A week ago in Parliament there were several questions raised on the theme of Mental Health provision for young people that each led to the same response from a Health Minister which raises a further question. However this further question is directed at one of the key elements of the NHS that determines how mental health provision is set out, but which is also about to change its structure. The proposed structural change is from the Clinical Commissioning Groups (CCGs) which were established in 2013 to take over from Primary Care Trusts (PCTs). The concept that lay behind CCGs was that instead of a top down NHS control of primary care through the PCTs that previous Governments had established with some local consultation, that the coalition proposed asking GPs to work together to form their own structures that would enable them to commission services in an effective but local manner. However this change which came about when funding was being cut deeply into the NHS raised lots of concerns regarding both its value and its formation costs. After two years of discussions that involved lots of people including many GPs, several groupings of them in Sussex emerged which took some time to settle down. It is worth reminding ourselves of the top down model of PCTs which displayed a very clear sense that Sussex was relatively unique in the South East. There was one PCT in Surrey, three in Kent and at one time 10 across Sussex although they did reduce to four in the end! When the CCGs were formed they ended up with one covering Brighton and Hove which matched that PCT, two covering East Sussex which matched the end of the PCT development and three in West Sussex which matched a variation of the five PCTs that were initially formed there. The current proposals are for the three West Sussex CCGs to merge into one which is where the PCT ended up and in East Sussex for the two CCGs to merge into one. This will leave Sussex with three CCGs which is perhaps closer to the Kent PCT model. The irony which should be directed as a very sharp challenge to Jeremy Hunt and Lord Andrew Lansley is that had the two East Sussex PCTs merged in 2013 and had all PCTs been reformed to enable GPs to play a more active role, that we would have got to the same place as where we are now heading with a very minimal human and financial cost compared to the impact of the major changes forced on us. In 2010 Lansley with the support of Sussex Tory MPs called for CCGs to get set up which he claimed would enable local GPs to control commissioning even though it was opposed by many local GPs. Then in 2017 Hunt proposed making them much less local, an approach which was again supported by Sussex Tory MPs! Perhaps the Sussex Tory MPs can explain why they supported the costly break-up of the PCTs and are now supporting the merger of CCGs?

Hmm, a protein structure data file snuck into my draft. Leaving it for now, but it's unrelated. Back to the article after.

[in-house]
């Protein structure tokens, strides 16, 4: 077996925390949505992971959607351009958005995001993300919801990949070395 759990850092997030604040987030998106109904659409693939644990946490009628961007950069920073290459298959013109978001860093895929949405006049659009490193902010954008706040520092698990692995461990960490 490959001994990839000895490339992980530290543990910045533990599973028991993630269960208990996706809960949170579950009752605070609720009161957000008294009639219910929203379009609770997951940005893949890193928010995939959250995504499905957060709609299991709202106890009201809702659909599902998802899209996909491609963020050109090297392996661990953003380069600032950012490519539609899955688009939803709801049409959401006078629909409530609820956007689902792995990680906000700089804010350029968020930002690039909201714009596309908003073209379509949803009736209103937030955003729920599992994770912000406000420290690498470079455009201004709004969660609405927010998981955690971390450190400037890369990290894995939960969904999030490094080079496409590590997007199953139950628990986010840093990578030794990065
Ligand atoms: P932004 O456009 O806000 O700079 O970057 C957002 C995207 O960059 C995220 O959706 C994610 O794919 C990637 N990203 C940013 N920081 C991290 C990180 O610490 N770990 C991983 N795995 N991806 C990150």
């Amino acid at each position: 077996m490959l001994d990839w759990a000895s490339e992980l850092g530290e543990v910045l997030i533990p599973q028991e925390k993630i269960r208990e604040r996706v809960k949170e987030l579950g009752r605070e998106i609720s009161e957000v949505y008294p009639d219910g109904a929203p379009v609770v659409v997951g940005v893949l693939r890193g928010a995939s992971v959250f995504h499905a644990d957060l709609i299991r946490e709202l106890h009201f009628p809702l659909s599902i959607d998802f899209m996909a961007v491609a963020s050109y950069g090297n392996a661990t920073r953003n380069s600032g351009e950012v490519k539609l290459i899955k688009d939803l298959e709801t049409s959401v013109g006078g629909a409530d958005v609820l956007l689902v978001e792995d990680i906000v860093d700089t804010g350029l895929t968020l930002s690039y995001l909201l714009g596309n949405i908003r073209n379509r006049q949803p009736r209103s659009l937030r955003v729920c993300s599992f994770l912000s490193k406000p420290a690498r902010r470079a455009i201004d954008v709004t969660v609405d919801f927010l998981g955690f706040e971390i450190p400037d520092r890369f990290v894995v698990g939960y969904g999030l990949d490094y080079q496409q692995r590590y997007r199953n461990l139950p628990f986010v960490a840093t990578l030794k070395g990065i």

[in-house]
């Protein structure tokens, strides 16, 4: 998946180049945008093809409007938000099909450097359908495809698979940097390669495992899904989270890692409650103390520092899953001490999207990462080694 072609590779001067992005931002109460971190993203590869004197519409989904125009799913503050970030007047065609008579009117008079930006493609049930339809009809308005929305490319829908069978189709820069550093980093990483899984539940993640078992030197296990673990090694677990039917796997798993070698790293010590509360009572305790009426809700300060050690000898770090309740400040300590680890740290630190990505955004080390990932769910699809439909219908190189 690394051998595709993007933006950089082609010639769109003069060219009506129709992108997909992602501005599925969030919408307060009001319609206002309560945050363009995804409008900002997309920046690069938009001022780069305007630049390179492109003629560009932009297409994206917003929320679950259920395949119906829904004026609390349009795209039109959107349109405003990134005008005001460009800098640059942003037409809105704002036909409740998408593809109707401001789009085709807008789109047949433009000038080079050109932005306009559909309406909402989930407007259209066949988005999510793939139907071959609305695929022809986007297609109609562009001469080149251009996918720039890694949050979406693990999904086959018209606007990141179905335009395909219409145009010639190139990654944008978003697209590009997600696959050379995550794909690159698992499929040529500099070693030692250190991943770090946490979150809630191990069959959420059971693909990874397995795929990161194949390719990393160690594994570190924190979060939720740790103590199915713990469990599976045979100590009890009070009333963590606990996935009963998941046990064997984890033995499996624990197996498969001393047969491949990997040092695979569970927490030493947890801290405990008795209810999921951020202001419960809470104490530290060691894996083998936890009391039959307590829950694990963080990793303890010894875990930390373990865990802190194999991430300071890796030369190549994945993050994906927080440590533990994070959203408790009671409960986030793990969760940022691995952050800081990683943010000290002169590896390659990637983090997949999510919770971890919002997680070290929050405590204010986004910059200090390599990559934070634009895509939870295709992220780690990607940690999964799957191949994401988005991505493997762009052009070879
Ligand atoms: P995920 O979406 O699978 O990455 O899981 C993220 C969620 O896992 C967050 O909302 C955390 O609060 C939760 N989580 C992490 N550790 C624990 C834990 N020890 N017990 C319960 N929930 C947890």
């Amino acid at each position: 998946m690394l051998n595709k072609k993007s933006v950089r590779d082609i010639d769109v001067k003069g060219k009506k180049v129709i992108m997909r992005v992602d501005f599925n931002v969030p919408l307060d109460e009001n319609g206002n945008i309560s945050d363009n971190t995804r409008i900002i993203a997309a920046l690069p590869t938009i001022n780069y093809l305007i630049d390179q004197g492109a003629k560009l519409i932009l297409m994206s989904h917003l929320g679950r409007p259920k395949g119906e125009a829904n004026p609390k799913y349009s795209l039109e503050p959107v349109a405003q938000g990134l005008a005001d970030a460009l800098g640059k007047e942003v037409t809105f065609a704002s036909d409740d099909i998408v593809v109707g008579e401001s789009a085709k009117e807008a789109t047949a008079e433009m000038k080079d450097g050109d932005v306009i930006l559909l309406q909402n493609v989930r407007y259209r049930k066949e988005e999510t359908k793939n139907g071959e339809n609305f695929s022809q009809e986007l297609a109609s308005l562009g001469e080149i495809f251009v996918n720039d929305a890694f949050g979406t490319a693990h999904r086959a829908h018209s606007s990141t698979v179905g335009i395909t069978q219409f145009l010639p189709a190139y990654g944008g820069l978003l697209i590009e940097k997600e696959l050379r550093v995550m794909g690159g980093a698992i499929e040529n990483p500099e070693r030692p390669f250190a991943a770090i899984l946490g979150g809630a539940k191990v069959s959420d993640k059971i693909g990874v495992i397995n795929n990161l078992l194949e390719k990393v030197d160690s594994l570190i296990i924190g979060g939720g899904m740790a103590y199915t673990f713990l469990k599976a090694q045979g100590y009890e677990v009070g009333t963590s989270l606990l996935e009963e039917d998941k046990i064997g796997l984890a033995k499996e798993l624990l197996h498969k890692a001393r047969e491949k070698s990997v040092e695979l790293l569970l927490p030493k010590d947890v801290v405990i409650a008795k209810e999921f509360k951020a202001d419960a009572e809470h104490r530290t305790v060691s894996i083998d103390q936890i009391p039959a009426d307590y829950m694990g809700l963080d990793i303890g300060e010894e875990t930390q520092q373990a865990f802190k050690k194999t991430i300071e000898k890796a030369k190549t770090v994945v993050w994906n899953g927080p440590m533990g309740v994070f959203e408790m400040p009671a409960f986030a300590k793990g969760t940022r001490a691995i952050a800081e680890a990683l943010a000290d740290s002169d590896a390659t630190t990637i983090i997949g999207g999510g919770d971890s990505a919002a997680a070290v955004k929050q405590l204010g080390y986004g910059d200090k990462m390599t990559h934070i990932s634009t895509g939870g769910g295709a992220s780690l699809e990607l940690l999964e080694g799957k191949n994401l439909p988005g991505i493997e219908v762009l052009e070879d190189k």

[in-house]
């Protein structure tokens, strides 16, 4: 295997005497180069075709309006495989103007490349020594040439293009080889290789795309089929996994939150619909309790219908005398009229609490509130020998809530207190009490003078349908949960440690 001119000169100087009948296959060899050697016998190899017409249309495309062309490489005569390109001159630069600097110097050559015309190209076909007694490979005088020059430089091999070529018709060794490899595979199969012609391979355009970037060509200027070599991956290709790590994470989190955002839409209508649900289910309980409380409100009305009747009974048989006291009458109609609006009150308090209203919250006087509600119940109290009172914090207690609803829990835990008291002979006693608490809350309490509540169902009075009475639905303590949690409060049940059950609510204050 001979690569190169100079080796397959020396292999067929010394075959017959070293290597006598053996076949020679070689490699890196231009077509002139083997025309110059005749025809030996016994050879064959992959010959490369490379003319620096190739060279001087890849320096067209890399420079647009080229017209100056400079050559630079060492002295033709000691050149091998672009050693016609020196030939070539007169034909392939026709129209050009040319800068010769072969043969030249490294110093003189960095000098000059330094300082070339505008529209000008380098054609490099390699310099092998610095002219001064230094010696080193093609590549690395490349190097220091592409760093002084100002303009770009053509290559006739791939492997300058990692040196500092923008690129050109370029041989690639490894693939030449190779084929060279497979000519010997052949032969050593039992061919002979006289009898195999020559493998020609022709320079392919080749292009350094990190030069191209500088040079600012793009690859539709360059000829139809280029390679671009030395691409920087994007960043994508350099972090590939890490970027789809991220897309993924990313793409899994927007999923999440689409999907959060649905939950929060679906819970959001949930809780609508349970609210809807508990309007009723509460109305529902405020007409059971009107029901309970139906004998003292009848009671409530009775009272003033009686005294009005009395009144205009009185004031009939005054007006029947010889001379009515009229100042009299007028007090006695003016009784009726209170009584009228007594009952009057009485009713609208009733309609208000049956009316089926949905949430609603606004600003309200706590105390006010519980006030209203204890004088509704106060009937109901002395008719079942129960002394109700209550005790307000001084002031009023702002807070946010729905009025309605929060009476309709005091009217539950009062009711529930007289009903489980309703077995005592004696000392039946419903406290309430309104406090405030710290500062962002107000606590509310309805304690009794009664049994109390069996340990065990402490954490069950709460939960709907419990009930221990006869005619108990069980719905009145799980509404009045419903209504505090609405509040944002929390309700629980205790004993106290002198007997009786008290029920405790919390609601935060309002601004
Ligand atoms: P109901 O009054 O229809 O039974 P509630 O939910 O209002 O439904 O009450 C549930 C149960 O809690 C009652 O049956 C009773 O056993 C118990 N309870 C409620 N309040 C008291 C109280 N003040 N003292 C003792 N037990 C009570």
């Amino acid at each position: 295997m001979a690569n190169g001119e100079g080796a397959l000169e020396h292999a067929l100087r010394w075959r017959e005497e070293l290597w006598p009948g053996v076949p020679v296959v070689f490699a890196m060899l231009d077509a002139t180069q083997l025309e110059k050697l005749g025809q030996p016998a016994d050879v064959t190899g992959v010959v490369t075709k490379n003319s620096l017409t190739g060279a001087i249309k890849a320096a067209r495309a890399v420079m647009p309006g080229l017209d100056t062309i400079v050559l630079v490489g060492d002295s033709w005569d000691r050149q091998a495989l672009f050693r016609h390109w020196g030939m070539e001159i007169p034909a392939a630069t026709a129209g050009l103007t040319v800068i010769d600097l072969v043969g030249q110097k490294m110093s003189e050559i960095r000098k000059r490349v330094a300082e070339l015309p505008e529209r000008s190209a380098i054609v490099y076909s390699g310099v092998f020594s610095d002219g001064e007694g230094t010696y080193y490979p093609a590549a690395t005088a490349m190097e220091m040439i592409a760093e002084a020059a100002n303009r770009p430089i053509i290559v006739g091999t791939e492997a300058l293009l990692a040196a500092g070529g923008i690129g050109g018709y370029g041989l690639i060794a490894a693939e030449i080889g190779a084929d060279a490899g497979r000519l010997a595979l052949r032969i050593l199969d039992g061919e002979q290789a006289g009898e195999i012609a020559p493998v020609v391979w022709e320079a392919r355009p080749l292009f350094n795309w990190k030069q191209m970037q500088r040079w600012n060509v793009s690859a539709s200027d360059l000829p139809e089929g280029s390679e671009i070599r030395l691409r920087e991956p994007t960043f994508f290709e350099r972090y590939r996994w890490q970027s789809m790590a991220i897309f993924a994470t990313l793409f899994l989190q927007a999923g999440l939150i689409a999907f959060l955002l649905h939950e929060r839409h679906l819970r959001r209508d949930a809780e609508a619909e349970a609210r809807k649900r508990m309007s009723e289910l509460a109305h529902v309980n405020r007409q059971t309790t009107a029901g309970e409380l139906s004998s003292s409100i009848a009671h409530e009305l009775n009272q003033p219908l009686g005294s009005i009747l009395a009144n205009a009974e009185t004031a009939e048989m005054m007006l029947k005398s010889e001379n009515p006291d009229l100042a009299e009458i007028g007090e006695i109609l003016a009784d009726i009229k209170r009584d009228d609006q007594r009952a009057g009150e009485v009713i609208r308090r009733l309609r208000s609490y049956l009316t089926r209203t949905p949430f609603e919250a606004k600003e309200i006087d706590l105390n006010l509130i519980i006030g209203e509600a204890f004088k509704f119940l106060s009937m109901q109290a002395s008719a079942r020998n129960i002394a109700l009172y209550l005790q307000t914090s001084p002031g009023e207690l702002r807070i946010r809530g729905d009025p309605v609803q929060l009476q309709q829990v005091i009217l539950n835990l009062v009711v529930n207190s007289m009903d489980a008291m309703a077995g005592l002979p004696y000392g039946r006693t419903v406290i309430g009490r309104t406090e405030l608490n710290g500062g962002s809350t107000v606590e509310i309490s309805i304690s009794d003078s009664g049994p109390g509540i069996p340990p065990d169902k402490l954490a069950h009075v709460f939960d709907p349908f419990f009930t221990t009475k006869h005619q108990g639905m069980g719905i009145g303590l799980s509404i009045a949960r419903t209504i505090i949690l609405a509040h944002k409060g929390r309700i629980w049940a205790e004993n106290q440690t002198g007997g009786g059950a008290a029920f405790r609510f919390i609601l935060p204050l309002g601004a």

After Hunt had also moved on, last Autumn, his successor Matt Hancock responded to a question about mental health by stating “The Mental Health Investment Standard requires CCGs to increase mental health investment in line with overall growth in their allocations. The guidance noted “Each CCG must meet the Mental Health Investment Standard (MHIS) by which their 2018/19 investment in mental health rises at a faster rate than their overall programme funding. CCGs’ auditors will be required to validate their 2018/19 year-end position on meeting the MHIS”.” Then last week Tim Loughton asked some questions regarding mental health for young people. The Minister who responded to him said “The MHIS requires CCGs to increase the amount spent on mental health by at least as much as their overall budget. In 2018/19 it is expected all CCGs will achieve the MHIS level of investment.”
Given that it is three months since that year ended, perhaps we could have some answers now? A further response to Tim on two additional questions on the same theme was “we have now launched the first 25 trailblazer sites in England that will provide Mental Health Support Teams, as part of a new school-based service for those with mild to moderate mental health issues.” Sadly none of these sites are in Sussex although there is one in Kent. Let us hope they go well and in due course this scheme will roll out to provide support for young people in Sussex.